Dr Tregub said: “The first month of the invasion was completely challenging and it was hard to know what to do.”

He also said they had received great support from the Minister for Education and local government who installed new internet connections and emergency electricity lines at the university, without which teaching would not have been possible.

Dr Orzhel closed the session by saying she believed that universities could continue showing their worth to society, despite the war and that they had had a responsibility to do so.

“It’s time for our universities to display the power of knowledge, demonstrate how many problems we can solve when working together. Universities have to focus on management skills and governance and need to really focus on social humanitarian issues and the people who are going to win the war for Ukraine.”

The final question was asked on behalf of the HE community: ‘What can we do to help the HE sector in Ukraine?’

Here is a summary of answers from our panel:

Many university facilities have been and are being destroyed or are now located in occupied territory so help in providing access to study materials which could be made available to students on university online platforms would be greatly appreciated. A special appeal was made by two of the panel for assistance in supporting remote laboratory work for their students.

Before the start of the war Ukrainian HE had been working hard to build international links in teaching and in research. Collaborations with European and UK universities and sector bodies were flourishing and the panel expressed a desire to share experiences, restart projects and also build new relationships which would combat feelings of isolation both in students and staff, and create the foundations for rebuilding the HE sector post conflict.

Addressing the future of HE in Ukraine, universities will have a role in enabling community cohesion and inclusion, working with war veterans, the wounded and the displaced to rebuild lives and working with local businesses to rebuild the economy. Ukraine HE can carve out a key role in this process which will require strong leadership and management skills, further development of teaching skills and developing expertise in learning how to cope with trauma and other psychological problems.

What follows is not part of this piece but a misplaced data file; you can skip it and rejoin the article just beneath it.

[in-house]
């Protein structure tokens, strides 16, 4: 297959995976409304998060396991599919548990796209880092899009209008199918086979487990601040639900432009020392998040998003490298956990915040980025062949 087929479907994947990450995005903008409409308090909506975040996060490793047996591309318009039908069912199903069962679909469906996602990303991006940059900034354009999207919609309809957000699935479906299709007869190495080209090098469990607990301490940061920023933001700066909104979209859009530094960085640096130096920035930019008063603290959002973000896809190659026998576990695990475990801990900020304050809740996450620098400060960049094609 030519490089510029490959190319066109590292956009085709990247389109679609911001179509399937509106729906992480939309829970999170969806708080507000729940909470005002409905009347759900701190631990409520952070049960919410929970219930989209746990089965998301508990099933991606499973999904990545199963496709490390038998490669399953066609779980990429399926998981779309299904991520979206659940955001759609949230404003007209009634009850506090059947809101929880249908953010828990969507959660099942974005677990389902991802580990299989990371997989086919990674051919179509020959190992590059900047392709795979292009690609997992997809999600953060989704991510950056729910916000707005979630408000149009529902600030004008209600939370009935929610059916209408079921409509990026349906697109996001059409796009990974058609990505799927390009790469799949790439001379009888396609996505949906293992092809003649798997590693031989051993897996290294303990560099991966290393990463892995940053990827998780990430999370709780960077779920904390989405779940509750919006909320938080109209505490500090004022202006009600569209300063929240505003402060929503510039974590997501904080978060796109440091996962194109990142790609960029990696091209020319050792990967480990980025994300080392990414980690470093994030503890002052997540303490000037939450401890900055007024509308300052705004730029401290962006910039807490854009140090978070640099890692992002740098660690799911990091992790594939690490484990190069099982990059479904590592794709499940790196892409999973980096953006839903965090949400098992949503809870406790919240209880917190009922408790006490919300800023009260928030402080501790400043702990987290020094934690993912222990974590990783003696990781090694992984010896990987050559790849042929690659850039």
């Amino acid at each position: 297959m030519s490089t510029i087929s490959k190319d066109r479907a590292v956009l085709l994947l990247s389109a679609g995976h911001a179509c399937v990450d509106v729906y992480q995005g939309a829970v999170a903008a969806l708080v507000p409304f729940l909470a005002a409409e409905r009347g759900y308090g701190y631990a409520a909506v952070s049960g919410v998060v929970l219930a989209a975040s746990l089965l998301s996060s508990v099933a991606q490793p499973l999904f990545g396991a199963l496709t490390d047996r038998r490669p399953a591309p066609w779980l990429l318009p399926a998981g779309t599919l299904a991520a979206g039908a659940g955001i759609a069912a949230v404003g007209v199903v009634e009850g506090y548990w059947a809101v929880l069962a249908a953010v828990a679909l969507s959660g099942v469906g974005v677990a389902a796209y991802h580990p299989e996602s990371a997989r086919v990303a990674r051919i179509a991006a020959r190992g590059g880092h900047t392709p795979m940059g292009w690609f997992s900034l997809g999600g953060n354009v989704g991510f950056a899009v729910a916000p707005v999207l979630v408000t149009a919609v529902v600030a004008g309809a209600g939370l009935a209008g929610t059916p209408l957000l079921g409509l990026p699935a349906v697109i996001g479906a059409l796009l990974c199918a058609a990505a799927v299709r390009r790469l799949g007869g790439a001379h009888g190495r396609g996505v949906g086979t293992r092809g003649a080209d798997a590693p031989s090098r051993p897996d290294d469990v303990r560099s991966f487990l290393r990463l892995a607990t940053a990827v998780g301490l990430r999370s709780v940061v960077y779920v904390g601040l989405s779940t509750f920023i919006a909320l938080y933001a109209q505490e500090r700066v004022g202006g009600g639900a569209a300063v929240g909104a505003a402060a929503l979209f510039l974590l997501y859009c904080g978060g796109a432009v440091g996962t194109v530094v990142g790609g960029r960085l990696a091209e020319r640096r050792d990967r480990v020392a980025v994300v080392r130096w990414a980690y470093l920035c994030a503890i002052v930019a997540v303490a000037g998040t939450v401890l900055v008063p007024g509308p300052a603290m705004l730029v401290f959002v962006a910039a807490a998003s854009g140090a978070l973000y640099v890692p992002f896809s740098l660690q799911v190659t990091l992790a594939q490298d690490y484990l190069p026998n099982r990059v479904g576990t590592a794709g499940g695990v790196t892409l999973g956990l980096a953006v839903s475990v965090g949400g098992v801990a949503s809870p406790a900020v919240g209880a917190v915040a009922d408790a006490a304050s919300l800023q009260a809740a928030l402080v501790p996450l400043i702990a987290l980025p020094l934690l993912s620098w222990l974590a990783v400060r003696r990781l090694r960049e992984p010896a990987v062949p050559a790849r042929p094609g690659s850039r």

Ukrainian HE will need to work alongside partner organisations and experts to create ‘education without borders’ for its people.



Dr Anastasiia Yakovenko, Lecturer in Mathematics, Bogdan Khmelnitsky Melitopol State Pedagogical University, Ukraine.

Dr Olga Yashenkova, Associate Professor, Department of English Philology and Intercultural Communication, Taras Shevchenko National University of Kyiv, Ukraine.

Dr Kateryna Yeremieieva, History and Politology, Department of History and Linguistics, Ukrainian State University of Railway Transport, Kharkiv, Ukraine.

Dr Mykola Tregub, Vice-Rector for Perspective Development, Dnipro University of Technology, Ukraine.

Dr Olena Orzhel, senior researcher at the Institute of Higher Education, National Academy of Educational Sciences of Ukraine.

Dr Kateryna Tryma, PhD in Political Sciences, Senior Researcher at the Institute of Higher Education, National Academy of Educational Sciences of Ukraine.